The debate over what dietary habits best boost overall health while postponing age-related disorders is often a hot topic. Some studies link a high sodium diet to a faster onset of Alzheimer’s disease, while others say that the obsession with reduced-sodium foods is detrimental to the body. Some people say that pure butter is harmful to health, yet there’s a bulletproof coffee trend that advocates the health and taste benefits of blending it in coffee along with coconut oil.(1,2)
However, it’s the debate over calories that seems to get people talking the most. When it comes to calories, heads spin with questions pertaining to body type, exercise level, existing health conditions, personal preference, body image disorders, brain health and weight loss or maintenance goals. How much is too much? Is it ever good to dip below recommended calorie levels? Should people detox and cut way back on calories to offset a bad weekend of eating? The list goes on.
Now, a new study reinforces what others before it have touched on: that a low-calorie diet can indeed be more beneficial to health than ones with more calories.
Evidence of Calorie-Restricting Health Benefits Presented
During the November 17, 2014 Society for Neuroscience annual meeting in Washington, D.C., neuroscientists at NYU Langone Medical Center gave a presentation showing that calorie-reduced diets are responsible for stopping the activity levels of nearly 900 different genes associated with memory and aging in the brain. Tissue analyses of the hippocampal region, the area affected the earliest in Alzheimer’s disease, were analyzed when subjects were provided with 30 percent fewer calories.(3)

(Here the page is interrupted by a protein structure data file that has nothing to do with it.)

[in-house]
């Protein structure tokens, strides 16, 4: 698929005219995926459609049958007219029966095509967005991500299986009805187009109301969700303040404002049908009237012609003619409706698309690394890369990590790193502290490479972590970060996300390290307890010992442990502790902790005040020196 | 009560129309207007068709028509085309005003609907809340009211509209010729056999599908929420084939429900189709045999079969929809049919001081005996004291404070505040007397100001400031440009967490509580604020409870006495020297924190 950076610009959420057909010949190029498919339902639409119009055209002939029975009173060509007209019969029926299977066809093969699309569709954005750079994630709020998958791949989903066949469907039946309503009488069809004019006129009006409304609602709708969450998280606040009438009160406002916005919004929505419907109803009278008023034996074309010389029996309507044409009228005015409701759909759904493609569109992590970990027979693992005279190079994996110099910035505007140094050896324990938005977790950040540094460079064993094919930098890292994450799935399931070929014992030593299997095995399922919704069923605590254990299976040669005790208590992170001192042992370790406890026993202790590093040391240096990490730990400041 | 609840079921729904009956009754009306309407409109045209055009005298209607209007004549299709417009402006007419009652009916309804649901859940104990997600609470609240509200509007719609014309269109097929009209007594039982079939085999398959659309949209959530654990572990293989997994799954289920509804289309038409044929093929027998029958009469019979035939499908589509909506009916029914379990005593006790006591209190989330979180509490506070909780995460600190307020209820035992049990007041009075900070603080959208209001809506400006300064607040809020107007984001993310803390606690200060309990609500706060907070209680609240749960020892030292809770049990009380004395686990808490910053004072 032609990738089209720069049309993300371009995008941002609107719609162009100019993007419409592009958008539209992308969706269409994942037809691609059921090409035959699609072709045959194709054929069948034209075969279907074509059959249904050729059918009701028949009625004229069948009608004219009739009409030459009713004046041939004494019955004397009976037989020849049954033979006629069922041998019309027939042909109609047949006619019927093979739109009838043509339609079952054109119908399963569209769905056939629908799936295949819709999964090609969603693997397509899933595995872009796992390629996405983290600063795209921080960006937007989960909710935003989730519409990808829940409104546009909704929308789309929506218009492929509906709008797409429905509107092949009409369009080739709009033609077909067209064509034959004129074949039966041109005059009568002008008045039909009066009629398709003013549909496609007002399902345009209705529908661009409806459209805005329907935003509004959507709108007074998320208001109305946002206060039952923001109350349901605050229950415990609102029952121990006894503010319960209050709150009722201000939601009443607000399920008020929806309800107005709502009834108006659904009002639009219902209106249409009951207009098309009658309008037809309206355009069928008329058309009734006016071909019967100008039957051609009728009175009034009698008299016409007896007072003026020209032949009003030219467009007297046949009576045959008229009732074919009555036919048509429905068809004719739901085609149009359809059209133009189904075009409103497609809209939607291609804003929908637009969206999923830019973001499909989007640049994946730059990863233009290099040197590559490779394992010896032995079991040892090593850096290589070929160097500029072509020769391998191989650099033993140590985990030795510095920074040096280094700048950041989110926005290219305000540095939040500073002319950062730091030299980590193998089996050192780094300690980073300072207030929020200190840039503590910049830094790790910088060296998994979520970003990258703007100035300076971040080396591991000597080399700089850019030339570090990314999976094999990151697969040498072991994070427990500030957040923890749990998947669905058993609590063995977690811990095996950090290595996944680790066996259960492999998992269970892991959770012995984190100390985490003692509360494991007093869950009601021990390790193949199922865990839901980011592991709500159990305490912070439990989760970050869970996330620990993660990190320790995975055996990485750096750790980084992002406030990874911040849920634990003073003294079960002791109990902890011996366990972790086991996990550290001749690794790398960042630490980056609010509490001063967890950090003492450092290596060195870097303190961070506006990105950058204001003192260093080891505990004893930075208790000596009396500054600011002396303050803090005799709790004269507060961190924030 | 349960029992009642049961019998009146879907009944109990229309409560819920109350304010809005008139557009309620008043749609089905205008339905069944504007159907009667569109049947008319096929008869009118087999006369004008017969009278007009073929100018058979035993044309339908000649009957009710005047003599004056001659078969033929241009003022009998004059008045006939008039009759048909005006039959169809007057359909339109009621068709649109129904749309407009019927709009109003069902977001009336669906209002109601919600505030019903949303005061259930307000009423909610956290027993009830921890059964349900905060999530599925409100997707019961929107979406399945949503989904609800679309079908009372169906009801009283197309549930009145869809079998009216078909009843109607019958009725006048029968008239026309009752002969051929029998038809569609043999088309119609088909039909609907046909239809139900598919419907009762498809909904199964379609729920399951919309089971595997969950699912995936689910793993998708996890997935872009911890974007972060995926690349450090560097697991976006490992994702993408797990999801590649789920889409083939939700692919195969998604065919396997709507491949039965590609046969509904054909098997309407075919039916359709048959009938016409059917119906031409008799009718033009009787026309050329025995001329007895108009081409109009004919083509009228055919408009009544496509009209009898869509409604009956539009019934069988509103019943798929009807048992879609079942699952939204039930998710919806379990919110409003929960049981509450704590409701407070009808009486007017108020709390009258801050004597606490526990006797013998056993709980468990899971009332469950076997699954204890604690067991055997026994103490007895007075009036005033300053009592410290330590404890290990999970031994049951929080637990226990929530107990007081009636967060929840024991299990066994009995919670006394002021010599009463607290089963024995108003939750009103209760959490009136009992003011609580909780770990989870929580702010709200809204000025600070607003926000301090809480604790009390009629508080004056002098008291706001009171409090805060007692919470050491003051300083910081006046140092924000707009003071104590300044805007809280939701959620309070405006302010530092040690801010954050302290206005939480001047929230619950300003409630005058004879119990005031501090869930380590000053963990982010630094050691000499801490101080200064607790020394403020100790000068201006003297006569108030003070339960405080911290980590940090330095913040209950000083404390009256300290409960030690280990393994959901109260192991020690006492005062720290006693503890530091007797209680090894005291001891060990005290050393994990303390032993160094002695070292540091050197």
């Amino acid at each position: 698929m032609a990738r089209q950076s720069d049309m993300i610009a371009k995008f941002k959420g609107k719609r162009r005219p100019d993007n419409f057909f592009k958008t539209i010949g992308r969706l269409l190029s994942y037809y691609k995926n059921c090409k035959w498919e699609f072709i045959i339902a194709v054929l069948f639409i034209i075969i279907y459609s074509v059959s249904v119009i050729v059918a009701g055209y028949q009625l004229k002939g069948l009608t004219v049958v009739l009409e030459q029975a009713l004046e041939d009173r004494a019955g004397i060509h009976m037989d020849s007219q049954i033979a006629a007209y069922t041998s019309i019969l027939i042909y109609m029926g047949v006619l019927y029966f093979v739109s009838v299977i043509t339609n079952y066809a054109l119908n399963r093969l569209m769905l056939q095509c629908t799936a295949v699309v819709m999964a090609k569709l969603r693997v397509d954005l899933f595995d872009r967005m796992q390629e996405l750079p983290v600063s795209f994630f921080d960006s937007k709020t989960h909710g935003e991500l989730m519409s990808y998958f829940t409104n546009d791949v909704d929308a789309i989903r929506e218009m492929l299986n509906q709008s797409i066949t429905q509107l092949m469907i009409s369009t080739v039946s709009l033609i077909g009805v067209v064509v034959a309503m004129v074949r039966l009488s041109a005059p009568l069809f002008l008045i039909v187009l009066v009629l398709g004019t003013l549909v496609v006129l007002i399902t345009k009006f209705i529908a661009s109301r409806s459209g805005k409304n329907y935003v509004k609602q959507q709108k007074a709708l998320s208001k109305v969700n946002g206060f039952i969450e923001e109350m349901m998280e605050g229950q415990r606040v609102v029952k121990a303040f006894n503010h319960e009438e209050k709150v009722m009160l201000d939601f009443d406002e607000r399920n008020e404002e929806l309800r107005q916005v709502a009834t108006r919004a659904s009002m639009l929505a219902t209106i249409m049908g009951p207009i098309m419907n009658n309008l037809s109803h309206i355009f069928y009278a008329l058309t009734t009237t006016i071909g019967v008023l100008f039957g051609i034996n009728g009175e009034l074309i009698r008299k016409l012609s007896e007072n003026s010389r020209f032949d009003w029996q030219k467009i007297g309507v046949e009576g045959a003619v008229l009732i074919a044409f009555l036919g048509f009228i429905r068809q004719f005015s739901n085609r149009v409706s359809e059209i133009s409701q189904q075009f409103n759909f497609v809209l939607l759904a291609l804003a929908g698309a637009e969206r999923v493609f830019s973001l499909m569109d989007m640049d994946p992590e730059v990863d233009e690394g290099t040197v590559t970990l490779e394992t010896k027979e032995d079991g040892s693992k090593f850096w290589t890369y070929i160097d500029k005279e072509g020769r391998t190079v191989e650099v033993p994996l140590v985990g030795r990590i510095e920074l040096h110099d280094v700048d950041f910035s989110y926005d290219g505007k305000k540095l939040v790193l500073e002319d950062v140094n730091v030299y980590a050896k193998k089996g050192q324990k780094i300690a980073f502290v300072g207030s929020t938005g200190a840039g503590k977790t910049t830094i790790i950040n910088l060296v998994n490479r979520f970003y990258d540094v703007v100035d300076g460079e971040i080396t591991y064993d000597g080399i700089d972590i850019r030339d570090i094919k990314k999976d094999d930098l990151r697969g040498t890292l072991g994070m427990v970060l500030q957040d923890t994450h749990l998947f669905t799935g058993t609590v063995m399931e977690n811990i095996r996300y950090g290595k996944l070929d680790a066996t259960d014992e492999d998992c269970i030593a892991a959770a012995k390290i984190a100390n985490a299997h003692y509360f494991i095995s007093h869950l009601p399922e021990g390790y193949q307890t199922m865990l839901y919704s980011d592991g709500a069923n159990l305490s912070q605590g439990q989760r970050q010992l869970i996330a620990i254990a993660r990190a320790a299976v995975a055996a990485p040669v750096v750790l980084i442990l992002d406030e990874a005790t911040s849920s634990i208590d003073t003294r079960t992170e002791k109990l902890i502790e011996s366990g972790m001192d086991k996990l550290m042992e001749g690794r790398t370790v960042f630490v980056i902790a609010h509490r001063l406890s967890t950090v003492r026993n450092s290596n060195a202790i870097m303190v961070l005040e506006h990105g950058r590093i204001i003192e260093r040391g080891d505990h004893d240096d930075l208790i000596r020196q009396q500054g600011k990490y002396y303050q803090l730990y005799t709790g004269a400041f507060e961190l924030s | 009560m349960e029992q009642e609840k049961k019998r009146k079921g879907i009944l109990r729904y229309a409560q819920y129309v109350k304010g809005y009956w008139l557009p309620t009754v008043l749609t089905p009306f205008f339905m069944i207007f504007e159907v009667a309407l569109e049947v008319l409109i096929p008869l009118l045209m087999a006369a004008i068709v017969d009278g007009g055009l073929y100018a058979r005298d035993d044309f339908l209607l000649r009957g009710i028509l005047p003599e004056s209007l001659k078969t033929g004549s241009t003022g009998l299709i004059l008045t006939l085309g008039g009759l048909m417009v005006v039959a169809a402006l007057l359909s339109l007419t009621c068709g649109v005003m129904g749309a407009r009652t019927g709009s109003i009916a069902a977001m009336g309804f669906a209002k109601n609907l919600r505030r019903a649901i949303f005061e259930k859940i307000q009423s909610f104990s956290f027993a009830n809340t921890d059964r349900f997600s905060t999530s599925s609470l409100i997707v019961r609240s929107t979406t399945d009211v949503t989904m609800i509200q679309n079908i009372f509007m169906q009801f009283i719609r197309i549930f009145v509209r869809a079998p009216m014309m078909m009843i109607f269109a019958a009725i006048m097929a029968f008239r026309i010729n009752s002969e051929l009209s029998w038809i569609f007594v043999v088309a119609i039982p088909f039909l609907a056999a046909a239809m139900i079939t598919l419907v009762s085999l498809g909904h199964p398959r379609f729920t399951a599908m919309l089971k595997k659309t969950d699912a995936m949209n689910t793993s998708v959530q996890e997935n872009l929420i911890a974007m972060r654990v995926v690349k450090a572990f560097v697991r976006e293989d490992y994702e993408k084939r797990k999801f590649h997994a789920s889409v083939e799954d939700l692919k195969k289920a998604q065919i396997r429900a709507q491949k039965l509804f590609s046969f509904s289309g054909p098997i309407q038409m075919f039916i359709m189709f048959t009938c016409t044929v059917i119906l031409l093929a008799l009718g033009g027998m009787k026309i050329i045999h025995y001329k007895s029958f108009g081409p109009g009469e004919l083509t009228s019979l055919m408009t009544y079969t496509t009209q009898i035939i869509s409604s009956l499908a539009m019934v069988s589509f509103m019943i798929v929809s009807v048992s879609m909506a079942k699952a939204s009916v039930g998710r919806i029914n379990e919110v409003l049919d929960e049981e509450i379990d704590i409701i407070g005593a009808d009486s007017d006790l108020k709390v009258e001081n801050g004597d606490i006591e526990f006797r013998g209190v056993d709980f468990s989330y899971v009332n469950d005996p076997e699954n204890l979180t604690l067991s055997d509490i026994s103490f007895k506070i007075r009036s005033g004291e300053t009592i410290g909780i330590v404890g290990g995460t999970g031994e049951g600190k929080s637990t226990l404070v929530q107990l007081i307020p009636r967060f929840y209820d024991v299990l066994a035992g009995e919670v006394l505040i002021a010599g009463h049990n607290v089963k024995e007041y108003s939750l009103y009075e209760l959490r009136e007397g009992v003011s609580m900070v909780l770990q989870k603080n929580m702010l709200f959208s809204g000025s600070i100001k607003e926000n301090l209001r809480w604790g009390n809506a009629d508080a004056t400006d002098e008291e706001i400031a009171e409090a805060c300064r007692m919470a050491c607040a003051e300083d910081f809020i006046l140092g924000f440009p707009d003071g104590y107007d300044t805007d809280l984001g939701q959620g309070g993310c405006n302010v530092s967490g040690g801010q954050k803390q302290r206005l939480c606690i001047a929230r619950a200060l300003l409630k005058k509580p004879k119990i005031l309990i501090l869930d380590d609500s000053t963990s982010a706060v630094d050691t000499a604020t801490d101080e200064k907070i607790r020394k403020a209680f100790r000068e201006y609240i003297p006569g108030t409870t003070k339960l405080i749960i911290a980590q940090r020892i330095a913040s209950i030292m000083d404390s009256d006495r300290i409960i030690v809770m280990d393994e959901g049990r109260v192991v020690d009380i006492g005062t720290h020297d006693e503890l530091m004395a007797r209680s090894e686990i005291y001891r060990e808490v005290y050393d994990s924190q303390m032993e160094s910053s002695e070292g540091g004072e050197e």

According to senior study investigator and NYU Langone neuroscientist, Stephen D. Ginsberg, PhD., the ” . . . study shows how calorie restriction practically arrests gene expression levels involved in the aging phenotype . . . ” He adds that calorie restriction shouldn’t be considered a magical path towards youth, but rather looked upon as something that adds ” . . . evidence for the role of diet in delaying the effects of aging and age-related disease.”
The Pros and Cons of a Low-Calorie Lifestyle
Someone who is not a stranger to calorie-restrictive eating is Brian Delaney, president of the Calorie Restriction Society International and co-author of The Longevity Diet. He maintains that taking in fewer calories than recommended, even if one is very active, helps people live longer and look younger. At 48-years-old, Delaney says he looks younger than he is and that tests on him that check for biomarkers like DNA damage, blood pressure levels and arterial elasticity are comparable to a person 20 years his junior. He notes that he takes in under 2,000 calories daily.(4)
While the idea of restricting calories may sound tempting, like anything where changes in diet come into play, it’s always best to speak with a medical professional beforehand.
Another point of consideration in consuming fewer calories on a daily basis is that it has the potential to be detrimental to those predisposed to eating disorders, something which even Delaney offers warning about.
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